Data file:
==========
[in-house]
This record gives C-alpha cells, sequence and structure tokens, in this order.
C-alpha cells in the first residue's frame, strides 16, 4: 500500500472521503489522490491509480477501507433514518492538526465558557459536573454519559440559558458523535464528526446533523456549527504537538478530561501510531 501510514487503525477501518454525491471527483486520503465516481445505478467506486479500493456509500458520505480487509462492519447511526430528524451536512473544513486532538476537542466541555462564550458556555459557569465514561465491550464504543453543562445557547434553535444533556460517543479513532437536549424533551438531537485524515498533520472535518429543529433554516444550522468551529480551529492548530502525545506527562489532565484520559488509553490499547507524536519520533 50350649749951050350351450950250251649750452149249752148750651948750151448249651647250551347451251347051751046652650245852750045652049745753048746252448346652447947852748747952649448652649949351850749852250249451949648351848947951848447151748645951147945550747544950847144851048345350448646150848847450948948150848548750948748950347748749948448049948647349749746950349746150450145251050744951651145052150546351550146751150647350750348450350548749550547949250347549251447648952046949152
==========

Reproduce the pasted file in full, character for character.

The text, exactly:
[in-house]
This record gives C-alpha cells, sequence and structure tokens, in this order.
C-alpha cells in the first residue's frame, strides 16, 4: 500500500472521503489522490491509480477501507433514518492538526465558557459536573454519559440559558458523535464528526446533523456549527504537538478530561501510531 501510514487503525477501518454525491471527483486520503465516481445505478467506486479500493456509500458520505480487509462492519447511526430528524451536512473544513486532538476537542466541555462564550458556555459557569465514561465491550464504543453543562445557547434553535444533556460517543479513532437536549424533551438531537485524515498533520472535518429543529433554516444550522468551529480551529492548530502525545506527562489532565484520559488509553490499547507524536519520533 50350649749951050350351450950250251649750452149249752148750651948750151448249651647250551347451251347051751046652650245852750045652049745753048746252448346652447947852748747952649448652649949351850749852250249451949648351848947951848447151748645951147945550747544950847144851048345350448646150848847450948948150848548750948748950347748749948448049948647349749746950349746150450145251050744951651145052150546351550146751150647350750348450350548749550547949250347549251447648952046949152